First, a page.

Abraham Lincoln was a very effective leader throughout the Civil War. Although he had no prior military experience, he proved to be an asset throughout the war. According to his contemporary critics, Abraham Lincoln’s Presidential record was notable for his despotic use of power and his blatant disregard for the Constitution. Lincoln ordered thousands of arrests, kept political enemies in prison without bringing charges against them, refused these hapless men their right to trial by a jury of their peers, and ignored orders from the Chief Justice of the Supreme Court to release them. In his first few months in office he made the most direct violations of the Constitution in the Nation’s history. He increased the size of the Regular Army without Congressional approval, spent money without Congressional authorization, suspended the writ of habeas corpus without authority and generally acted as if he had never heard of the other two branches of the government. He threw out the Constitution and retained popular appeal of the masses.
Davis lacked popular appeal. At no time in his life did he mingle freely with the masses under circumstances that might have enabled him to develop an appreciation of their aspiration and virtues. He never felt close to them, and they didnt to him. Davis never succeeded in dramatizing the issues of the war or in arousing public enthusiasm for their support. Confederates like to compare their struggle with the Colonial revolt against England. But their President was never able to infuse the Southern movement with the lofty purposes and timeless qualities that Jefferson and Paine breathed into the American Revolution.
Jefferson Davis was known for his integrity. He was not always as forthright as he might have been in dealing with difficult persons and situations, but he observed a strict code of conduct with respect to money, favors and gifts. As President he repeatedly demonstrated his moral courage by unwavering support of unpopular individuals and measures. He had rich experiences in public affairs. He was an effective public speaker, known for their clarity and logic. He was profoundly dedicated to the Southern cause. It seems quite contradictory when you think about it. Jefferson Davis was never known as “Honest Jeff,” and Lincoln, the man who led the Union by basically ignoring the Constitution, was known as “Honest Abe.”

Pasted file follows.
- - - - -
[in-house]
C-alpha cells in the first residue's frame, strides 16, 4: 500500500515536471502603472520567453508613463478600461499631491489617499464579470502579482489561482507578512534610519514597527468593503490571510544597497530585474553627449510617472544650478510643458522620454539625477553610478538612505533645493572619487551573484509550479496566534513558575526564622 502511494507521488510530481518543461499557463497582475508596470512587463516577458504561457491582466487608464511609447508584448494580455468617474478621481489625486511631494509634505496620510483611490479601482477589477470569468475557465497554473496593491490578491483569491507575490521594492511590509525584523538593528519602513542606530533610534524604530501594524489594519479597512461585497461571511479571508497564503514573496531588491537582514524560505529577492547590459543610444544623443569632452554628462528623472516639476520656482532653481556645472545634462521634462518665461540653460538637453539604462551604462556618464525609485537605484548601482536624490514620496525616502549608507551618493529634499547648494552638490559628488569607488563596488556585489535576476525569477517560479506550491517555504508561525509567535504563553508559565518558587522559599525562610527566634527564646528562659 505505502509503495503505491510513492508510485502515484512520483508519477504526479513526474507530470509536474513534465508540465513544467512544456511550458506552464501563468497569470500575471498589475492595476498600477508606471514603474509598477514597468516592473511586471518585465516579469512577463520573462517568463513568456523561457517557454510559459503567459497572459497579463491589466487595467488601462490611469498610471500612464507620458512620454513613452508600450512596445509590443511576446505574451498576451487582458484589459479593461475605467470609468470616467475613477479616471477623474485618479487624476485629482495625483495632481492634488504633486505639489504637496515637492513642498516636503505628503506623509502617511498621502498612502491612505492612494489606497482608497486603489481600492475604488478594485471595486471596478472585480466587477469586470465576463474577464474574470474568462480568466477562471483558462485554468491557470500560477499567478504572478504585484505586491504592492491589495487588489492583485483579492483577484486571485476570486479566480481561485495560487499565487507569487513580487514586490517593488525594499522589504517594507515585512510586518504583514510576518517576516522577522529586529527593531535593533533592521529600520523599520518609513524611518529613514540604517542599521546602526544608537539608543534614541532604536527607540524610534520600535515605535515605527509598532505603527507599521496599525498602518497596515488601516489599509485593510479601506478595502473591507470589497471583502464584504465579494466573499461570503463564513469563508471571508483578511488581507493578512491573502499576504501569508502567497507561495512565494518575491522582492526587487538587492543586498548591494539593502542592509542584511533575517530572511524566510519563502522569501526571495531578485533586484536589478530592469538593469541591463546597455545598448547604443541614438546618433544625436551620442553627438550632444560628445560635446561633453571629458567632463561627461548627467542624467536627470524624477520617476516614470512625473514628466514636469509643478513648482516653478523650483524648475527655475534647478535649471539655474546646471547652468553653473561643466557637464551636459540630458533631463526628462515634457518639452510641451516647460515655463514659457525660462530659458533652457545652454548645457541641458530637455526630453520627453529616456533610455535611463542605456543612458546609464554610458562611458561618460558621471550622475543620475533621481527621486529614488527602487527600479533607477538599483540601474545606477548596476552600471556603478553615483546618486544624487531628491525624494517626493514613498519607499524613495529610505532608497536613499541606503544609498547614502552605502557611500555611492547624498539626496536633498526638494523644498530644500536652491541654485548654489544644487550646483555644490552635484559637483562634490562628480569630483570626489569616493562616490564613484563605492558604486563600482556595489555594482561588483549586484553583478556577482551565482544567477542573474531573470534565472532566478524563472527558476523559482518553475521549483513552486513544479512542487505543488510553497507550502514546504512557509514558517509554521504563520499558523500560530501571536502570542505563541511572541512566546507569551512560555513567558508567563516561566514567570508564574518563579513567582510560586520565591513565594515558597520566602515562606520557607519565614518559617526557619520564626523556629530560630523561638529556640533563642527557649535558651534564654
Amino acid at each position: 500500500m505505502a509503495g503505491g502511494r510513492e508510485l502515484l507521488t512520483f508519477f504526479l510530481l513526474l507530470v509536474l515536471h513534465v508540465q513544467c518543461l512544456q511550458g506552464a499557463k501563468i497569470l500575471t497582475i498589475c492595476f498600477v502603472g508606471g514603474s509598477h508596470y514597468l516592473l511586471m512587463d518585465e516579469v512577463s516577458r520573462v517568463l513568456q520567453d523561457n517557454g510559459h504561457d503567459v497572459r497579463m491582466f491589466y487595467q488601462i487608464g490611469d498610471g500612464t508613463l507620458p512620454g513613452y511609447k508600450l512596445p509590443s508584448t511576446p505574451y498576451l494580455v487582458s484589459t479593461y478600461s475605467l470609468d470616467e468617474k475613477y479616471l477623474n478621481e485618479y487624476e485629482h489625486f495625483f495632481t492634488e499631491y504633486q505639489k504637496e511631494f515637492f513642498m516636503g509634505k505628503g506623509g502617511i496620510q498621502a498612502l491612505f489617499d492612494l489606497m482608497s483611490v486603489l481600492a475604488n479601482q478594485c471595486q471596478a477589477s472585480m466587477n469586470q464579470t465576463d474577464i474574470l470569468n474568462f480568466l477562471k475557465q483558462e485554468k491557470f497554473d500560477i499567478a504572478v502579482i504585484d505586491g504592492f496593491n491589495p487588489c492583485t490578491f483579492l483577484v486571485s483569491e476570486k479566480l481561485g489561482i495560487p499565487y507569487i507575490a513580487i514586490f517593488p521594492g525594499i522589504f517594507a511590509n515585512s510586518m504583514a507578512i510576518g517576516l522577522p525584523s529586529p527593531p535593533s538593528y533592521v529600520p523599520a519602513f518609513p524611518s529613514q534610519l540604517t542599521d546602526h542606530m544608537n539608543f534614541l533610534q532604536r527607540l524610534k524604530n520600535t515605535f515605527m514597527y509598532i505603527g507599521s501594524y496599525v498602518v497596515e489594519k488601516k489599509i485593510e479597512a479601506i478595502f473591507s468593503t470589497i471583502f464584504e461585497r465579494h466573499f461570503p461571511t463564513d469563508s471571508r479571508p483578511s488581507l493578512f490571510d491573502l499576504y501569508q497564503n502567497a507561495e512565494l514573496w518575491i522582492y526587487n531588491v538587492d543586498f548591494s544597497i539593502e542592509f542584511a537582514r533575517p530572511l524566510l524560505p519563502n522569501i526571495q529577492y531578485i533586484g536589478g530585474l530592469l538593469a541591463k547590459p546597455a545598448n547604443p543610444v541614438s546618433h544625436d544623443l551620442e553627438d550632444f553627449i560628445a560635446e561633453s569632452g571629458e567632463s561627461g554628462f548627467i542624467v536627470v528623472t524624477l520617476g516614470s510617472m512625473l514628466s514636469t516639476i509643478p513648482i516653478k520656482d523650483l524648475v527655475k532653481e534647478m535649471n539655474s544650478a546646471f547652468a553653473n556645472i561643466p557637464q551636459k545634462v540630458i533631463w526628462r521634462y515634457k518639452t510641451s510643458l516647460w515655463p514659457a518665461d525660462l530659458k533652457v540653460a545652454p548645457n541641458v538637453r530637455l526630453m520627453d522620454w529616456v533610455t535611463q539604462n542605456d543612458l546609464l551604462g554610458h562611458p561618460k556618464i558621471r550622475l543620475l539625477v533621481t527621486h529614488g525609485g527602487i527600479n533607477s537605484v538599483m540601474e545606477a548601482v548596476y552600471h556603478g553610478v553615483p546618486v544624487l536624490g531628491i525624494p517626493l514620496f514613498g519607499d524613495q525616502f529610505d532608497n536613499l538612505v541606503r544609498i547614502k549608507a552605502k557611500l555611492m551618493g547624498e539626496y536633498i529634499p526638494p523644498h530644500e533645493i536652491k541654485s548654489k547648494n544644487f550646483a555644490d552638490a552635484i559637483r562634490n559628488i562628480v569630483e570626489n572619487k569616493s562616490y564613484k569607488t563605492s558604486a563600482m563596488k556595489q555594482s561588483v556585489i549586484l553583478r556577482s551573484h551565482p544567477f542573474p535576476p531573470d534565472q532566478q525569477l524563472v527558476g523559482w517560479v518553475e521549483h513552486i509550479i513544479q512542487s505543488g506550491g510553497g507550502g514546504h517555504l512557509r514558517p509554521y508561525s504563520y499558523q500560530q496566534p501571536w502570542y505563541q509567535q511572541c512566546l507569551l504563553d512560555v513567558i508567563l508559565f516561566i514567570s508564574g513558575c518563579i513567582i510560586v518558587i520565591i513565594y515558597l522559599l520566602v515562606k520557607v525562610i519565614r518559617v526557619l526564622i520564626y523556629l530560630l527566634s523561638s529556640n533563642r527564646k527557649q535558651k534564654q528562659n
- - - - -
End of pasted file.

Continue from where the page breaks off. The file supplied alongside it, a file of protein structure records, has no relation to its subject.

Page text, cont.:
When Lincoln felt it was necessary he could act in the most undemocratic manner (as he delivered the Gettysburg Address, his troops guarded the polls at a state election in Delaware, insuring a Republican victory). Realizing that the Constitution was not made for war, especially civil war, and knowing that it took too long to change it, he was willing to bypass it and create his own emergency powers in order to preserve it for peacetime. Events were moving too rapidly to stay within the due process of the law.
Both presidents hovered closely to the War Department. Davis began to become very unpopular with the populace of the South for his persistent support of discredited officers such as Lucius B. Northrop, the Confederate commissary General, and Generals Theophilus Holmes, John Pemberton, and Braxton Bragg. Northrop and Bragg were grossly incompetent and their long retention in high position, against an ever- increasing tide of public criticism, cannot be justified on any reasonable ground. There was a great deal of criticism of Davis for his removal of General Beauregard. Also a major destructive relationship took place between Davis and Joe Johnston.
Lincoln on the other hand either fired or sat back and let the Joint Committee on the Conduct of the War fire popular or unpopular generals for perceived ineptitude. McClellan and Buell (too slow for the northern voters) — Porter (we’ll hang this one on the Joint Committee, thus keeping Lincoln clean) — Pope (no one likes a braggart, especially one who nearly gets his army annihilated…easy call) — Butler in New Orleans (good move, it places the Beast in the den of depravity…he can’t lose battles and he can place his scorn and the contempt of the folks up north on the folks down south) — Sigel brought in to command the 11th Corps when recruitment’s were down– (dismissed temporarily when campaigning began, brought back in 1864 only to be humiliated at New Market by the cadets…he could now remove him permanently). There were most definitely others, but Lincoln remained unscathed.
Known to history as the Great Emancipator, Lincoln believed-and often said-that it was impossible for white and black men to live together in freedom. His only solution for America’s greatest problem was for all the blacks to return to Africa. In his Emancipation Proclamation he carefully drew the boundaries within which it would operate, and deliberately excluded all areas in which his armies had control. However, it should be recalled that Congressional actions and the activities of certain generals had already freed thousands of blacks, and would continue to be more important as a source of emancipation.
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